The history behind Memorial Day
Q. I must admit I get confused sometimes just like my Dad about when to celebrate Memorial Day. From what once was a day, Decoration Day, to now Memorial Day, Memorial Day weekend to Memorial Day week? We were talking the other night about being sure to lower the flag to half staff until noon on Monday, the 27th. My Dad insisted that was wrong and that it should be on the 30th. The more we discussed how there are celebrations all weekend and even all week, it does get confusing. He also gets upset when he looks into the paper or hears all the advertisements on TV and radio about “Memorial Day Sales” from mattresses to cars to clothes to motorcycles — how did it turn into that kind of thing? He does make sense. So maybe he is right?
A. Your Dad is a man after my own heart in that I feel Memorial Day has been commercialized beyond “too much.” I agree with him that mattress sales, etc., somewhat, or I will say actually, demean the real meaning of Memorial Day. Having said that, I think we will review a couple of things to hopefully bring back the reason why there is a Memorial Day.
First of all, it was in 1868 when it was originally called “Decoration Day” and declared to be observed on May 30th, a day to be set aside as a holiday to officially recognize and honor those who had died in the Civil War.
At that time, however, Decoration Day was not recognized by all of the states. It wasn’t until after World War I that the day changed to honoring all Americans who died in every war and the name changed from Decoration Day to Memorial Day.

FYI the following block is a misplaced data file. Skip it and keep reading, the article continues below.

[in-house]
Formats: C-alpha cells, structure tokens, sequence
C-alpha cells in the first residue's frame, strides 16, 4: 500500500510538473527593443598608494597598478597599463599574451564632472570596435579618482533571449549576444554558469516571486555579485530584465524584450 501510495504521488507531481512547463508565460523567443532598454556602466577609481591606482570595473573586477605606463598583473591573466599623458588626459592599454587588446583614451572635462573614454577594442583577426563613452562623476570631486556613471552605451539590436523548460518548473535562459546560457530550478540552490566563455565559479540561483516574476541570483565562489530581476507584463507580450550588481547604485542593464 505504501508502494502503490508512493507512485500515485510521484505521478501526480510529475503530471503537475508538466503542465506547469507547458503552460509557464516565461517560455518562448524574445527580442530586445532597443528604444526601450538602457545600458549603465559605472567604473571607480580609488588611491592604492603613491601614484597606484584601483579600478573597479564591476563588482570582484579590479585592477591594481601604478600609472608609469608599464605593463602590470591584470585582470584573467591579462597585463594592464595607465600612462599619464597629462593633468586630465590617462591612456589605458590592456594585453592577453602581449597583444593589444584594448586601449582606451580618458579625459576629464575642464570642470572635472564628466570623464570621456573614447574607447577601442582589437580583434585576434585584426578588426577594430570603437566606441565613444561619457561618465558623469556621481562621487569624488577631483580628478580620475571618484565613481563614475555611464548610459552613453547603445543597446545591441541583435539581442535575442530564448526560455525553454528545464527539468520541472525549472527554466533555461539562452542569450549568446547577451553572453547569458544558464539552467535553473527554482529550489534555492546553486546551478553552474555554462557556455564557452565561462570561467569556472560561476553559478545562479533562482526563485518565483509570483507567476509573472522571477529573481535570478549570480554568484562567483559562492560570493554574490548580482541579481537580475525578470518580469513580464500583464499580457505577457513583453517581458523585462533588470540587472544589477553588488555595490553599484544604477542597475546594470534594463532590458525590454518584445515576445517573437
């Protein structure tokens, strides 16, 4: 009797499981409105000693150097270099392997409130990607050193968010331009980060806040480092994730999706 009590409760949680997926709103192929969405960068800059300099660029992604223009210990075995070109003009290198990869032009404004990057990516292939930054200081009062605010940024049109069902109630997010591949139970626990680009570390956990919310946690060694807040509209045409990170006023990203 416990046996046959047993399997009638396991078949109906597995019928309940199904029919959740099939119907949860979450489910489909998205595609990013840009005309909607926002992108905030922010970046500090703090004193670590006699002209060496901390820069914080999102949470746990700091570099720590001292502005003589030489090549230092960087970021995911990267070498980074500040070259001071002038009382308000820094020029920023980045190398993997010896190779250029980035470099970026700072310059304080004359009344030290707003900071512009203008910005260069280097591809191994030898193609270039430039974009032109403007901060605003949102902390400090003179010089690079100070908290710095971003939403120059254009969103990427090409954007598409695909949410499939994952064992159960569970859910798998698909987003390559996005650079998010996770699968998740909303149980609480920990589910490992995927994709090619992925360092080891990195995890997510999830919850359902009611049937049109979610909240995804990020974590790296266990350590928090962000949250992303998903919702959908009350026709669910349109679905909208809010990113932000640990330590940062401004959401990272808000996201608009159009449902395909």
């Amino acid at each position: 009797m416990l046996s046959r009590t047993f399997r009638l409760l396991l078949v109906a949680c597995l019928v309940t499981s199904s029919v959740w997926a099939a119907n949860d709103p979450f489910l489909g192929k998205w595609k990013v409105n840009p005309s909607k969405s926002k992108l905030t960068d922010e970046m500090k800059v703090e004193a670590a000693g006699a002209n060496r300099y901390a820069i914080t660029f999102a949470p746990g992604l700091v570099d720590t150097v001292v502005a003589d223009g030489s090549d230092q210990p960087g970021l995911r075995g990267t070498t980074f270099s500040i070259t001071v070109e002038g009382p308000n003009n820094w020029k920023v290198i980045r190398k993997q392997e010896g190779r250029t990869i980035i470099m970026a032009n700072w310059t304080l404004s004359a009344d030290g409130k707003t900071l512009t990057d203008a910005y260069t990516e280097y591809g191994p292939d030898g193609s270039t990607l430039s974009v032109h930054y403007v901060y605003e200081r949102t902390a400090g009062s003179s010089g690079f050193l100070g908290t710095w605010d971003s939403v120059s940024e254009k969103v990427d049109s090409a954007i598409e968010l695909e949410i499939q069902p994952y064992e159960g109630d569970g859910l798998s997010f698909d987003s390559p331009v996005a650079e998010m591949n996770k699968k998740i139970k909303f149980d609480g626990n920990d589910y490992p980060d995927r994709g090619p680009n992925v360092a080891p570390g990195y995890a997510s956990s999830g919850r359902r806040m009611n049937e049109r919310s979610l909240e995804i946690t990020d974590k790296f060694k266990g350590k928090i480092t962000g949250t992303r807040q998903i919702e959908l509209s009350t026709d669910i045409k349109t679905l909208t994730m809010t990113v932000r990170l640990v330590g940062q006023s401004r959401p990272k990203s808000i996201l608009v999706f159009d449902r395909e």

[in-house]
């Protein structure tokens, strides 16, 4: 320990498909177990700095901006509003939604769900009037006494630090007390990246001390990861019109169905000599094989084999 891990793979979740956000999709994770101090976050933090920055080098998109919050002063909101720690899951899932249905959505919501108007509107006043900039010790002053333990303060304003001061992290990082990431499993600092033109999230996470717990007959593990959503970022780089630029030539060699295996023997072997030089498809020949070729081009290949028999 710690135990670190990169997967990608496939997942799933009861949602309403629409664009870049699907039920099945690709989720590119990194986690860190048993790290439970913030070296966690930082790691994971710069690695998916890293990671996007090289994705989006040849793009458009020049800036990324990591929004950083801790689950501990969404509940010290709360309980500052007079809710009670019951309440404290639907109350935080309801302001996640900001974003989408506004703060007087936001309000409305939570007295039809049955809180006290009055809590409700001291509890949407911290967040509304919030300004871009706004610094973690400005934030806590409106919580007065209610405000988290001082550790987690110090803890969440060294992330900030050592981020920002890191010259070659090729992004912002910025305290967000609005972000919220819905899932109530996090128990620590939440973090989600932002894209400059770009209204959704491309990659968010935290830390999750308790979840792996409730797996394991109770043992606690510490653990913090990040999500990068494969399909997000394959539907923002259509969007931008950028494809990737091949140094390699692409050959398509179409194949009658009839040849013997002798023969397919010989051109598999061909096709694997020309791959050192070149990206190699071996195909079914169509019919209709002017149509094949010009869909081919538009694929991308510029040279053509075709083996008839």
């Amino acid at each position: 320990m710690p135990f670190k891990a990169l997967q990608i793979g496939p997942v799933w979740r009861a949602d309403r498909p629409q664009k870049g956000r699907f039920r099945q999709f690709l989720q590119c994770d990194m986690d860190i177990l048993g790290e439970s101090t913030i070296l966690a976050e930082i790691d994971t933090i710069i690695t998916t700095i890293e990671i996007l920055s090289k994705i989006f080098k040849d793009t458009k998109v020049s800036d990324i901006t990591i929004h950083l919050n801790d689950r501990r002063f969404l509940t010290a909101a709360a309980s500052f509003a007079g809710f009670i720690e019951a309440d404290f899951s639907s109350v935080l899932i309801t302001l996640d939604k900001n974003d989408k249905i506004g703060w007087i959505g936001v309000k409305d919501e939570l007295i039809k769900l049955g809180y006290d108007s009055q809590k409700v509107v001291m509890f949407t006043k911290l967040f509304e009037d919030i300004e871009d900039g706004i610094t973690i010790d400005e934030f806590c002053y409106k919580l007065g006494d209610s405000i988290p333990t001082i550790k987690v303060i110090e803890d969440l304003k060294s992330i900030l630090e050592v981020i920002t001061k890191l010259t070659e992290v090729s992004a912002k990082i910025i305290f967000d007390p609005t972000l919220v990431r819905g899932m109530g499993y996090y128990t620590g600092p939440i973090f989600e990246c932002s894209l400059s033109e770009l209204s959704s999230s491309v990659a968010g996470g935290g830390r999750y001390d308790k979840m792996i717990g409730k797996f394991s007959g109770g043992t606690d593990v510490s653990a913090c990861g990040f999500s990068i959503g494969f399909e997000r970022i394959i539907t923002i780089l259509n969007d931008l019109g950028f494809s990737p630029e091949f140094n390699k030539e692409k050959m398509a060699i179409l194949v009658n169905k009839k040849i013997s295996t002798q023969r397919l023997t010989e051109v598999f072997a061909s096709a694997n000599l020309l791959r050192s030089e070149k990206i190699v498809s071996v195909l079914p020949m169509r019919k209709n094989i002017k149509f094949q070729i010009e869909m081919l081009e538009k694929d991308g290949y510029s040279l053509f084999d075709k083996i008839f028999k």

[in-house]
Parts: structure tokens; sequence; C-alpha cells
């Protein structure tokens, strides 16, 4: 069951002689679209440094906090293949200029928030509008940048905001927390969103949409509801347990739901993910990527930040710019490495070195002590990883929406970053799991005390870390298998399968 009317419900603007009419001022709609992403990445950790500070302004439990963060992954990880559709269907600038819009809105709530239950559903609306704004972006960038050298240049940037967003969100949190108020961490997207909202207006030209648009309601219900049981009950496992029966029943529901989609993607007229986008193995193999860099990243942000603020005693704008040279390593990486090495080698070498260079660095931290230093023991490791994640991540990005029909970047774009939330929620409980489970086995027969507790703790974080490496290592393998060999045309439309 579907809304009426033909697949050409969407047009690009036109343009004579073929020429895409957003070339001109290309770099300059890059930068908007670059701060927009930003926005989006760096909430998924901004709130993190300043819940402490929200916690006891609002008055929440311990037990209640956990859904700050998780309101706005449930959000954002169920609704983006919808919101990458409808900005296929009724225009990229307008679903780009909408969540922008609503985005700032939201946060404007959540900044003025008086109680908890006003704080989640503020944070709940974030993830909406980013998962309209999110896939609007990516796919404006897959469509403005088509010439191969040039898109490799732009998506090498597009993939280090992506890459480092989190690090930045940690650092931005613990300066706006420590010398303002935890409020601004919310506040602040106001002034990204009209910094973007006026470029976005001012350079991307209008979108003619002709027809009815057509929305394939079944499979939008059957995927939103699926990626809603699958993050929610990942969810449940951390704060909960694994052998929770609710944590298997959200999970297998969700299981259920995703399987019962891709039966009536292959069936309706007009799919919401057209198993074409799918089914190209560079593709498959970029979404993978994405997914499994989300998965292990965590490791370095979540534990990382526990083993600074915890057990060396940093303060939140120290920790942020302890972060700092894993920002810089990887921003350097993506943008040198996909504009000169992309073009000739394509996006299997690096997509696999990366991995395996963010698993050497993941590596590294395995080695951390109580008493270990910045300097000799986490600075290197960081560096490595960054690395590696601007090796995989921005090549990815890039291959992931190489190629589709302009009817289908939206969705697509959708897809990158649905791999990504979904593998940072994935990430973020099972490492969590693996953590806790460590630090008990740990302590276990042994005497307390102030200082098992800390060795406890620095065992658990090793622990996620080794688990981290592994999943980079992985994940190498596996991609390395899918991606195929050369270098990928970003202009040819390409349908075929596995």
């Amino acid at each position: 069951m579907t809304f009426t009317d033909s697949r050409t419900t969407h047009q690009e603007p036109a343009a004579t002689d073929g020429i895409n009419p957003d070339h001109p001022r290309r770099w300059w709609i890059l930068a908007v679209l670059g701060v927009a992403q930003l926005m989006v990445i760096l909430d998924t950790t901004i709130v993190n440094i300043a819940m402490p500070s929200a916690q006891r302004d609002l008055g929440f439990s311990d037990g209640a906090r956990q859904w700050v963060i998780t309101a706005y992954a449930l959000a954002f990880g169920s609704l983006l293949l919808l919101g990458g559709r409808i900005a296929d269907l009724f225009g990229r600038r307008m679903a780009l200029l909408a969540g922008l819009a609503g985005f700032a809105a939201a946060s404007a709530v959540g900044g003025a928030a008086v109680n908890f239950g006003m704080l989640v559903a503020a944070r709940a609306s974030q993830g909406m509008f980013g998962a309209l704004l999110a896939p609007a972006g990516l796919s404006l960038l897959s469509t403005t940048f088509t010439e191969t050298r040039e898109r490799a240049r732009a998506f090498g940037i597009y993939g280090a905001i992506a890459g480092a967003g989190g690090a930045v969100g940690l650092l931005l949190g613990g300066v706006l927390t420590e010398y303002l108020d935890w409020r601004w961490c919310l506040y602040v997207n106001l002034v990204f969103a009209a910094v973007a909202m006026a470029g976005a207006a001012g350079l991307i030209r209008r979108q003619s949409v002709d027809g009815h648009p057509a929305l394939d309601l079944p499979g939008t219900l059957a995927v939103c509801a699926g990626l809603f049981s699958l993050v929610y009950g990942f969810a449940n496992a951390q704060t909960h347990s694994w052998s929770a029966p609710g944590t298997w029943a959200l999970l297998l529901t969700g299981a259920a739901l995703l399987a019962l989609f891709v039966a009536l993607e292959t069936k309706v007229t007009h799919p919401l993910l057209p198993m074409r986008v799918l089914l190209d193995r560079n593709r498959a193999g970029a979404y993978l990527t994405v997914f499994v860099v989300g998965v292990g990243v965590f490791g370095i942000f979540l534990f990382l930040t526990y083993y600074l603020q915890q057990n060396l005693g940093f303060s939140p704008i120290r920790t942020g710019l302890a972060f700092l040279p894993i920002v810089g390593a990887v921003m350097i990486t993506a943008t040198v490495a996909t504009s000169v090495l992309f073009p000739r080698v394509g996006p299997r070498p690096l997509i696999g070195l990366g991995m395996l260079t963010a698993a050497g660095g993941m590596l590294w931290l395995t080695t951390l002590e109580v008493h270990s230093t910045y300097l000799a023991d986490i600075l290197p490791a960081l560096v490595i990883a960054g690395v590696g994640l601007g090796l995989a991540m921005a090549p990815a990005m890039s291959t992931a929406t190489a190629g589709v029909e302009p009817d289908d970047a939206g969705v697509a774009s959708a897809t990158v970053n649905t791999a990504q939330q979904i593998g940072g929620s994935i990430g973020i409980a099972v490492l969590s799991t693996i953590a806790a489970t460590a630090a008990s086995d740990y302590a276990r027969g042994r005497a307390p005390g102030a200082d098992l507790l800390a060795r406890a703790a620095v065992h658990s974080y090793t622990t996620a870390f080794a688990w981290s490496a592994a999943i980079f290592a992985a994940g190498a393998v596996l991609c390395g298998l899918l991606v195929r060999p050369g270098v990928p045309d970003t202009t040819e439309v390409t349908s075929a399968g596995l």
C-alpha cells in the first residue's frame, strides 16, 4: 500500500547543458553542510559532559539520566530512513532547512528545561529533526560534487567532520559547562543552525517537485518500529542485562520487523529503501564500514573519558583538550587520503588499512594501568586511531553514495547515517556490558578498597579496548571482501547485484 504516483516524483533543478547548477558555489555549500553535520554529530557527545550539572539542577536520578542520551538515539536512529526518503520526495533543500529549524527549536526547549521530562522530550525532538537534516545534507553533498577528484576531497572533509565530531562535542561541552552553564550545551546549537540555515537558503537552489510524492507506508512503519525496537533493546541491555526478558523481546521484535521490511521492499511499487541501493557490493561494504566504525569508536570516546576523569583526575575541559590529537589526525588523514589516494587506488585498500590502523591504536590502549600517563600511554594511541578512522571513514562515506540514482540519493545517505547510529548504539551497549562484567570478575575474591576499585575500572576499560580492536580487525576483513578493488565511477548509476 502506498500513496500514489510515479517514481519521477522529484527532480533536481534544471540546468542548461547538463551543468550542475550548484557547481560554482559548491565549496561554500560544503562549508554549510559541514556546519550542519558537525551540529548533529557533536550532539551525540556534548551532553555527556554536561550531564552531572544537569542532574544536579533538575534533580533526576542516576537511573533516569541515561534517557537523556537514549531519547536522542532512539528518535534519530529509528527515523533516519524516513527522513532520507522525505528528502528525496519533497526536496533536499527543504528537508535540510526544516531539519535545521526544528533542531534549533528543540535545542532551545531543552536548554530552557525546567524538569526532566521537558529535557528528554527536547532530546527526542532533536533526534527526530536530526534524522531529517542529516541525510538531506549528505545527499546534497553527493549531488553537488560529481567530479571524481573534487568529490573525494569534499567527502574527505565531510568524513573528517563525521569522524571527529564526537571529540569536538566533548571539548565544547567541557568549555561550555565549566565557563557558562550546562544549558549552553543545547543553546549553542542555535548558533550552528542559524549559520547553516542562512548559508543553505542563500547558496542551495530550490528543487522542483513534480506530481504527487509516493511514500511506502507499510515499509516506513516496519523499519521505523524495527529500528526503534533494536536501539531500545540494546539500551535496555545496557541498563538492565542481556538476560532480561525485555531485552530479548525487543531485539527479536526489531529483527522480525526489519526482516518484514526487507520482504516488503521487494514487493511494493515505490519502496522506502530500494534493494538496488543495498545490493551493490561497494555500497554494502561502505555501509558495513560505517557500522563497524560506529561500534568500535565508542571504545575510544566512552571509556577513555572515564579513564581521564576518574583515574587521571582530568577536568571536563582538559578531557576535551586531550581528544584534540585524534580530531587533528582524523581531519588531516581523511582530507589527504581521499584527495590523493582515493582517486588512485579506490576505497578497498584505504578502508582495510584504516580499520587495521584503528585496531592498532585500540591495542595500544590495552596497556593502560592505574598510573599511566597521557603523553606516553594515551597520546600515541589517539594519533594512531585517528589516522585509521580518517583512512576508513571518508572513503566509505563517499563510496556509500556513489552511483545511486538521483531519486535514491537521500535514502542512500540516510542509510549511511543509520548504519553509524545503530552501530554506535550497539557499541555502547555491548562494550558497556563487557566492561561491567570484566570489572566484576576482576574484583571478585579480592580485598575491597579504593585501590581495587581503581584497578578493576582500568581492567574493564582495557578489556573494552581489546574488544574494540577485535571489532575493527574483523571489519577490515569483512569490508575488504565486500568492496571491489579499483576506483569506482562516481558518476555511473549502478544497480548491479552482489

Having the America Flag at half-staff until noon began in 1868 also as a tribute to fallen soldiers. Then in 1968, people in high enough positions decided they needed to move some of the holidays so they could enjoy three-day weekend holiday celebrations; in other words, three days in a row off work at the sacrifice of a day to totally honor our fallen soldiers.
Hence in 1968, this Uniform Holiday Act was signed, which moved four federal holidays, one of which was Memorial Day, which was moved to the last Monday in May.
This new law didn’t actually go into effect until 1971 and apparently there was a lot of confusion then — and a resurgence of confusion and questions as to why change it? Therefore, yes, as the current law states, the flag will fly half-staff until noon tomorrow, Monday, May 27, — not on Thursday, May 30, and and not on both days.
Interesting to note is this: On Sept. 20, 1975, enough pressure was placed on those “higher ups” to return Veterans Day back to its official observance date of Nov. 11. Furthermore, I found there have been bills introduced in Congress since 1999 to return Memorial Day back to its original date of May 30.
Perhaps it is time to return the main focus of Memorial Day back to the original reason and have mattress sales (and I’m not picking on mattresses) some other time for some other reason.
My final comment: In grateful appreciation to all of our fallen soldiers who so willingly and honorably gave their lives for us and our country., we remember and honor you not only on Memorial Day, but each and every day.